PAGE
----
Con Artist Reveals All About Google Drug Ad Sting – How FDA May Have Entrapped Google Using Those 14 “Infamous” Notice of Violation Letters

In an interesting article in today’s Wall Street Journal, a convicted con artist details how he was employed by federal agents — including agents of the FDA’s Office of Criminal Investigation — to lead a sting operation against Google’s illegal drug ad operation (see story here). Recall that last summer Google agreed to pay $500 million to settle DOJ charges that it helped illegal online pharmacies target ads through its AdWords platform. It was one of the largest forfeitures ever paid in the U.S. (see “Google Settles with DOJ – Admits Aiding Illegal Online Drug Sales“).

“It was very obvious to Google that my website was not a licensed pharmacy,” said David Whitaker, the prisoner who acted in the sting. “There was a part of me that felt bad,” Mr. Whitaker wrote in his account of the undercover operation viewed by The Wall Street Journal. “I had grown to like these people.” But, he said, “I took ease in knowing they.. knew it was wrong.”

What is of interest to me is the timeline revealed in the WSJ article. I added a couple of events to this timeline shown below (click on the image to enlarge it for better readability).

Mr. Whitaker made first contact with Google in March 2009. On April 2, 2009, FDA made public those “infamous” 14 notice of violation (NOV) letters that effectively shut down Rx drug search advertising on Google. In October 2009, comScore data was released that documented this “prompt, precipitous, and prolonged” drop in paid search advertising (see the chart here).

At the time of the announcement of the Google settlement, I suggested that because of FDA’s involvement in the case, the agency delayed issuing guidance relating to the proper use of Google Adwords for branded Rx advertising. I suggested that the FDA did this to force Google to the bargaining table and to ultimately accept the draconian settlement terms mentioned above. In other words, FDA was holding Google’s pharma Adword business “hostage” until a settlement was reached. See my argument here.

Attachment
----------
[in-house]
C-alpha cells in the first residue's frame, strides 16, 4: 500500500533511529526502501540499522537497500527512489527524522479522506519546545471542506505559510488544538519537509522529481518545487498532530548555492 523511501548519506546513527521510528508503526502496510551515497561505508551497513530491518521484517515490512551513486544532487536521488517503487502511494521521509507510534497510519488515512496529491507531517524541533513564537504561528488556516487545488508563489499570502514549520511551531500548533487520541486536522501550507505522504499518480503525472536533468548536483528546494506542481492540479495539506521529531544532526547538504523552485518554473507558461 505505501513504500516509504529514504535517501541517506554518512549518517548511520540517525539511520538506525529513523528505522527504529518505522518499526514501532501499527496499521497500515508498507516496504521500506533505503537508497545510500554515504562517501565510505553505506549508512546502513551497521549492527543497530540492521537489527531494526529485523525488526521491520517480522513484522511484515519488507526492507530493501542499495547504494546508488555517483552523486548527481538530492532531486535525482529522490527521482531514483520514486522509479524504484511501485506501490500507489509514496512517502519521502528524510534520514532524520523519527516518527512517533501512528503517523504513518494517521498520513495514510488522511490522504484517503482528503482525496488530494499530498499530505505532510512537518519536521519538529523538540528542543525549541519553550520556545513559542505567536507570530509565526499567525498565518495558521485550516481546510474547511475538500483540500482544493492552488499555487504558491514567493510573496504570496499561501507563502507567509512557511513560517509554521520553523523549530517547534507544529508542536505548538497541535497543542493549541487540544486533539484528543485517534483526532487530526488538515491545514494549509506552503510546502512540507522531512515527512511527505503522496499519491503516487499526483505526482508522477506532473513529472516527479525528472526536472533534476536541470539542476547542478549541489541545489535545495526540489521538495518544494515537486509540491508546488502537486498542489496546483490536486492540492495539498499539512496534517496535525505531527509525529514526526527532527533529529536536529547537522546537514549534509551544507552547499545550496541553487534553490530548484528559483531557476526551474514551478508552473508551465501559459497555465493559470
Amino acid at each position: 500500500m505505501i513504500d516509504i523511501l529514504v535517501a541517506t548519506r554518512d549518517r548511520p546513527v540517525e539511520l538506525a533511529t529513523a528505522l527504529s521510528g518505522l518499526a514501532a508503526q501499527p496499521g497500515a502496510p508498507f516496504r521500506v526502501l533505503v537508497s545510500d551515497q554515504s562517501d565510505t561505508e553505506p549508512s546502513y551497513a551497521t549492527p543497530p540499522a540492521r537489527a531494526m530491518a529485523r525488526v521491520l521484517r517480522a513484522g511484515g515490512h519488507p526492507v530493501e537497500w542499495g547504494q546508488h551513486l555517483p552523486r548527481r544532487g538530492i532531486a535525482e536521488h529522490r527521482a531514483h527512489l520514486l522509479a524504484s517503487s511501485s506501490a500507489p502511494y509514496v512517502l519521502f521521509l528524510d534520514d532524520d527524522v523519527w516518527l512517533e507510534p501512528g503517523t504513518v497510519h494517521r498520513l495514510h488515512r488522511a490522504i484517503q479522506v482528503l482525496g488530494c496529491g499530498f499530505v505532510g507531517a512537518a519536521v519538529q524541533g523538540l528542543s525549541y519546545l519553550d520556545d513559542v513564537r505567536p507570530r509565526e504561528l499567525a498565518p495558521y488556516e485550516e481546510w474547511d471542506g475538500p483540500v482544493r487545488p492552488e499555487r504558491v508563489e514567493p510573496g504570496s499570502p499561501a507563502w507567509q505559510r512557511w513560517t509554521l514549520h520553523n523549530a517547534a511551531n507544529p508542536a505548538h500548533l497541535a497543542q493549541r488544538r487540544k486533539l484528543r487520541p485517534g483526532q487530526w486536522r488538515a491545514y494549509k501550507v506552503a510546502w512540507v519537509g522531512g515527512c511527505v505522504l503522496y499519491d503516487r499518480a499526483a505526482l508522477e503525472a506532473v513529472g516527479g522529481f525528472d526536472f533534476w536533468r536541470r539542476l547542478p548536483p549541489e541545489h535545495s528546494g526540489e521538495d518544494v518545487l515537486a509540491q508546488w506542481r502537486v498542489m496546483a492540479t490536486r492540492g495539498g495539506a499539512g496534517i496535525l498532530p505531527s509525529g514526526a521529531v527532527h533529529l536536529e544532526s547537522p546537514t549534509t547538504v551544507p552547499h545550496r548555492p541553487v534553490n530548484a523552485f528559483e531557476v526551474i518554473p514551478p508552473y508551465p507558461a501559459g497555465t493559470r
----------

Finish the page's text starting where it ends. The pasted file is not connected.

Looking at the above timeline, however, I now believe the 14 letters were sent so that Google might be more easily persuaded to run illegal drug ads to make up for the revenue lost from legitimate Rx drug ads. If true, this looks like a form of entrapment.

Keep in mind that the type of ads targeted in those 14 letters had been running for many years and that I, for one, maintained they were illegal starting way back in 2006 (see The “Girl from Google”). At the time, I submitted a written complaint to the FDA. Why did the FDA wait almost 3 years before getting around to stopping these ads? The answer, I believe, is what I surmised above — it was simply a ploy to incentivize greedy Google ad executives to fall for the sting. According to the WSJ article, Google’s ad executives “worked with Mr. Whitaker to find a way around Google rules.”

P.S. Google may have tried an “end run” around the entrapment by coming up with a new ad format for Rx drugs that addressed the issue cited in the 14 FDA letters. This format was announced at the November, 2009, public hearings (see “Is Google the New FDA?“). The ad was actually “beta” tested by Bayer, but to date the FDA still has not formally approved the format and not many other drug companies have used it.